September 13, 2013, 1:37 pm
This is what social media looks like when it works right:
Thanks Scott for managing this. It’s not just about us pushing out content but about us listening and engaging when appropriate. I’m planning to tweet this student next week to make sure everything connected okay.
Another social media project that I’m glad we hosted was #firstdayvt. This was a VINE contest inviting students to submit super short videos based on their first day of school. Not a huge response, but this was my favorite.
What I like about this effort is that it wasn’t the hey-we-have-JSTOR style of marketing that I often see from libraries. In fact, this wasn’t about promoting the library at all. This was an opportunity to organize and serve as a campus-wide platform for expressing the stress or excitement associated with the new year. I really like that we can step beyond just “being a…
August 20, 2013, 5:56 pm
I had an interesting conversation with a faculty member last week that went something like this: “Brian, I want you to know that it’s getting harder for me to get students to use the library— especially the databases— anything beyond three clicks is just too many.”
In some disciplines this would not really shock me, but it was a historian. This is someone who is passionate about the library. This is someone who advocates for primary resources and through research. This is someone—who from what I can tell—is a very sophisticated database user.
If our super users are frustrated with database interfaces – what does that mean? Many of us spend a lot of time promoting library resources to students, but if faculty stop encouraging (or requiring) usage—what then?
The assignment is actually straightforward. Explore historical events by comparing coverage…
June 26, 2013, 7:53 pm
We’re revisiting our mission, vision, and values. It feels like we are in the early stages of a transformation—physical, virtual, philosophical, etc. This is very apparent in the types of positions that we’re hiring: Research Environments Librarian, Visual Literacy Instructor, Web Developer, and so forth. The whole concept of what we do (or what we can do) as an organization is greatly expanding as new capabilities are being added.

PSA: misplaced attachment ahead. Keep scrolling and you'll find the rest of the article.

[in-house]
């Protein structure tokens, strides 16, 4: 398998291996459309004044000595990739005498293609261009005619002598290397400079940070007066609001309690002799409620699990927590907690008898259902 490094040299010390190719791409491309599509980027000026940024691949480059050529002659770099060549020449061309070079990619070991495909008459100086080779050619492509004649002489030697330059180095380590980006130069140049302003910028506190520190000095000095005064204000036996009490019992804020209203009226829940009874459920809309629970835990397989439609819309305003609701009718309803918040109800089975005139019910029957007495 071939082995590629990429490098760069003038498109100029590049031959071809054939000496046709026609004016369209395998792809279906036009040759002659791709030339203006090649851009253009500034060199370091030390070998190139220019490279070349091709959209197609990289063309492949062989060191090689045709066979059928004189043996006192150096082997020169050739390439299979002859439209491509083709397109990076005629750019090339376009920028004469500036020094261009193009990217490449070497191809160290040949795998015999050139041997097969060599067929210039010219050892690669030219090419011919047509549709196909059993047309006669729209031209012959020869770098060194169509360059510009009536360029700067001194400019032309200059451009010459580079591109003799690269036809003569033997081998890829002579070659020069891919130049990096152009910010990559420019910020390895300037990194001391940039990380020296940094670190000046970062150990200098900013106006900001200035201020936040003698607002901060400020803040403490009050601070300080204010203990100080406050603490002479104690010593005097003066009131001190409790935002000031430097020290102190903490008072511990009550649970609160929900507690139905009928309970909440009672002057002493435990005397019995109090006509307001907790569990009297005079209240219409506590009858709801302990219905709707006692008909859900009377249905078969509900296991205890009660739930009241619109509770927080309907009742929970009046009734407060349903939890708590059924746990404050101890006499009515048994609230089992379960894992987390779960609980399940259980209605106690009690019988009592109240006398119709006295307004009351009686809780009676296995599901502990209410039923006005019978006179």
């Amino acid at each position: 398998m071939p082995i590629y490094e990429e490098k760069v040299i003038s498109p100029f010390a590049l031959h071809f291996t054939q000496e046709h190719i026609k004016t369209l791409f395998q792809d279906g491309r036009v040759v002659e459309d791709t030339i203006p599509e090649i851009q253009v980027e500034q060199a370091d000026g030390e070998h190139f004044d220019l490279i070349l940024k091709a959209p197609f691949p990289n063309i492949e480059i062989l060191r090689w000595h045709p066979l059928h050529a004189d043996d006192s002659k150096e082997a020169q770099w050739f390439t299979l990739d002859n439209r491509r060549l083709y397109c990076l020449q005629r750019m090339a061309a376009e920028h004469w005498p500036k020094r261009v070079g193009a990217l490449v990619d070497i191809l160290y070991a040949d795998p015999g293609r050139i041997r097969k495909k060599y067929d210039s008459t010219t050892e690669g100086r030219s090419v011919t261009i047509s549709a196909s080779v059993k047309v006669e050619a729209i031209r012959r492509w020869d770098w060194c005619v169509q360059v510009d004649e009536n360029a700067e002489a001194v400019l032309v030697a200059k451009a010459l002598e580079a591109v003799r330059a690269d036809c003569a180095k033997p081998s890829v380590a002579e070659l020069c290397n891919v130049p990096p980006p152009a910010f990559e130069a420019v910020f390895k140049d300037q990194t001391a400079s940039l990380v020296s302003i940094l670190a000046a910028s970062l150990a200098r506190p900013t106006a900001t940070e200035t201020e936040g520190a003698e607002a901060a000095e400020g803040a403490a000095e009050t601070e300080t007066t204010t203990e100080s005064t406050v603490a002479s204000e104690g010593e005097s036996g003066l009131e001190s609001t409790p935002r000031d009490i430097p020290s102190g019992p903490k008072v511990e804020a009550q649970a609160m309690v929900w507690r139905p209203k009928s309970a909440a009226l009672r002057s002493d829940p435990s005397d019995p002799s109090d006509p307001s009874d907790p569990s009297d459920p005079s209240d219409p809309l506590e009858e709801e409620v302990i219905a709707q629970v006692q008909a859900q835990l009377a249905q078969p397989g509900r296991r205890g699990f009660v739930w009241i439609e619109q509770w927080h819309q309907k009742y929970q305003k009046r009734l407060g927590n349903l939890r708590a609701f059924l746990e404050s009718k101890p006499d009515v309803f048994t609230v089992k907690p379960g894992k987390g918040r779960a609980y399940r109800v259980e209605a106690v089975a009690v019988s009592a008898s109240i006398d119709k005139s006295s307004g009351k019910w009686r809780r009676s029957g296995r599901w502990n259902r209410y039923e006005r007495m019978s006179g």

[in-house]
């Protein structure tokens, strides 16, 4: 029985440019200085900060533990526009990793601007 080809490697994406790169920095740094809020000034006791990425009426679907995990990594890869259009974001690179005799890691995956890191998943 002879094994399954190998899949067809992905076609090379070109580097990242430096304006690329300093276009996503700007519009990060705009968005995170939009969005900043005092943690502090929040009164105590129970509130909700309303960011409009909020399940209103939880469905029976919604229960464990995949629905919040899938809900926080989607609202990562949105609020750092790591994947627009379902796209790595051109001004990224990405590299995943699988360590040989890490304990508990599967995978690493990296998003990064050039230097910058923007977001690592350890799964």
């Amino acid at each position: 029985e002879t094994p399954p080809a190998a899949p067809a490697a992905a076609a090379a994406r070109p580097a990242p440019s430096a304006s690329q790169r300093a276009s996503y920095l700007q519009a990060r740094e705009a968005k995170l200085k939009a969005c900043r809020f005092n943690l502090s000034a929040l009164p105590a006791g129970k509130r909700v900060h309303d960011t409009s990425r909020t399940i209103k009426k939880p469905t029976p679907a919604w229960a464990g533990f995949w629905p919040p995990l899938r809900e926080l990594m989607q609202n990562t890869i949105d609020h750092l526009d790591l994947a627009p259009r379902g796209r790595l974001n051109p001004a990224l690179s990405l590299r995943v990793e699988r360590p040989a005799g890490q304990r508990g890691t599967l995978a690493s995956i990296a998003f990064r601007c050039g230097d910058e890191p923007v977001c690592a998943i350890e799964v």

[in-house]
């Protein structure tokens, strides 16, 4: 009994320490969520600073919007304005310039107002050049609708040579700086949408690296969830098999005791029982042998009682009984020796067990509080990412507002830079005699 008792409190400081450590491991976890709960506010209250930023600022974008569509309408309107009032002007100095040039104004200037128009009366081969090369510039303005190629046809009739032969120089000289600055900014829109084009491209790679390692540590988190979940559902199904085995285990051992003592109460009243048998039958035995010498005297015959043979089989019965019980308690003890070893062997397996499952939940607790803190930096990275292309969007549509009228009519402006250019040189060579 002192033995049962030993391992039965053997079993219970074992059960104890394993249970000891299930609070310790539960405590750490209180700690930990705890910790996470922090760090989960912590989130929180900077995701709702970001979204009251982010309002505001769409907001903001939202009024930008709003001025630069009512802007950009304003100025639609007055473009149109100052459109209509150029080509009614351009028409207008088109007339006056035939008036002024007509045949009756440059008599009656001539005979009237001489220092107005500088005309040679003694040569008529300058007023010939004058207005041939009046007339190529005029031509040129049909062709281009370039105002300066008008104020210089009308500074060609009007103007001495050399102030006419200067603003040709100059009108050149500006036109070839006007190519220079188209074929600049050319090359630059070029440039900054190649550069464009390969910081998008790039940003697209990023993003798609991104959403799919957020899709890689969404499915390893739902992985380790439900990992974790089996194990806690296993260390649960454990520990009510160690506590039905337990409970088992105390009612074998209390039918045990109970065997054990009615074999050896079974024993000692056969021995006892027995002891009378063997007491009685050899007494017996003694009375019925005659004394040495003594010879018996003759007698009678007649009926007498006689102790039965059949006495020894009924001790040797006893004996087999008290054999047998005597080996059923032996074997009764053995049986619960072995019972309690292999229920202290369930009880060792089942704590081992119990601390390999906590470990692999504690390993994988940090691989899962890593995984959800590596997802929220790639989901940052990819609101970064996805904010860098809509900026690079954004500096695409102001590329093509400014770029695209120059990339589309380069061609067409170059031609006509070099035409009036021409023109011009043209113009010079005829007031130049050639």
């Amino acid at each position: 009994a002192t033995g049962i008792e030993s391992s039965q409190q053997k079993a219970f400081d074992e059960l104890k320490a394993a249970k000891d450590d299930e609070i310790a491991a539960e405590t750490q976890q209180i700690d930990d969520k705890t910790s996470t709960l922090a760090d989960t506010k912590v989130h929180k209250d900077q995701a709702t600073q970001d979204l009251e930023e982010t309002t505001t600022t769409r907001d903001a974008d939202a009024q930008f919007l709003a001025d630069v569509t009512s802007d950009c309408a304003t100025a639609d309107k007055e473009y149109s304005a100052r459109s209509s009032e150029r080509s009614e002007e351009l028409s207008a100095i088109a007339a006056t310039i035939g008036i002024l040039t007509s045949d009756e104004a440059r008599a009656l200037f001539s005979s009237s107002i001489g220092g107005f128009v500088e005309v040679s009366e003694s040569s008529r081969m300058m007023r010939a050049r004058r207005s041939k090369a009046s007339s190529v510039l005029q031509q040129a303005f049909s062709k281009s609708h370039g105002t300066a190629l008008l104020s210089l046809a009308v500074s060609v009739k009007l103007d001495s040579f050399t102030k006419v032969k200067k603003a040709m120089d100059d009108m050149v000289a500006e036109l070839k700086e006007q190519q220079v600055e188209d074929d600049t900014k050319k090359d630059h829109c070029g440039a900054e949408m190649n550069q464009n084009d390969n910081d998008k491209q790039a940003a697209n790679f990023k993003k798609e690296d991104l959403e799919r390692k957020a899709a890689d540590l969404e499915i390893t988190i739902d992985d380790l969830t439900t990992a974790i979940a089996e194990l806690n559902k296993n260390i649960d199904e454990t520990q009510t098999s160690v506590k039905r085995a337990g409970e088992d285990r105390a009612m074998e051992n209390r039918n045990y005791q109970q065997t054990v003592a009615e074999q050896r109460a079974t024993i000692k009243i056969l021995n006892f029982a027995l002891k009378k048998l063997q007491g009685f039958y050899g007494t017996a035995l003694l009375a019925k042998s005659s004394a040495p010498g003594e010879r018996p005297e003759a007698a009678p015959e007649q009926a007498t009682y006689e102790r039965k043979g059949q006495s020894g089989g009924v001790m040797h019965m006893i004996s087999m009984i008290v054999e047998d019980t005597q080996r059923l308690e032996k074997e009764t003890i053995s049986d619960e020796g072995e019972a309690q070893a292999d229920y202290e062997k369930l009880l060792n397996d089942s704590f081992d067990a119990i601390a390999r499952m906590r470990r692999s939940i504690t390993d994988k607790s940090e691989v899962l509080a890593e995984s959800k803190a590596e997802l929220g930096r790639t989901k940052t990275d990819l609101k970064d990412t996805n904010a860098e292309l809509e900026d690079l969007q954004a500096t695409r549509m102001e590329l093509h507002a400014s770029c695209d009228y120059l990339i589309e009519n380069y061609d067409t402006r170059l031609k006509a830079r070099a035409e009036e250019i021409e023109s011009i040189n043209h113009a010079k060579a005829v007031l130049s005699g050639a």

This summer we are exploring a big concept that I’m calling our aspirational identity. What words and images do we use internally to articulate why our library exists? What moods, feelings, and energy do we want to project outward? How can we support and amplify that Virginia Tech brand? It’s really about reframing the identity of the library and making a statement: this is who we are now. I’m drawing inspiration from The Container Store and …
May 29, 2013, 7:02 pm
What does it mean to be embedded? We have workshops, blogs, and books, but I’m not sure that we have a common definition. Perhaps it circles around the act of taking content or services outside of our traditional framework (spaces, websites) and integrating them into the natural habitat of our users?
But that feels too vague. If I provide office hours in a classroom building or if I interact with a class via the course management system— am I embedded? Technically, yes, but this is a gray area to me. There are different degrees of experiences.
The more I think about embedded librarianship, and I will confess I have not read much of the emerging conversation, the question I’m having is with depth. How engaged are we? Are we simply serving a traditional librarian role in an nontraditional environment or is there something else to it? Are we changing our context or are…
March 18, 2013, 5:41 pm
As part of an upcoming renovation we’re spending a lot of time thinking about engagement and how to stage positive and productive user experiences. I met with members of our team last week to talk about current and anticipated interactions and touch points within our library.
What’s the visual cue here?
Lauren got me thinking about visual cues. For example, does your reference desk invite people to linger-and-learn or does it promote short discussions? At VT we’re seeing fewer questions overall, but we’re investing more time per person on instructional topics. So the issue becomes: how might we reshape the “getting help experience” to signify and accommodate long conversations?
This applies to circulation too. Much of their activity consists of quick transactions: grab-and-go. But consider…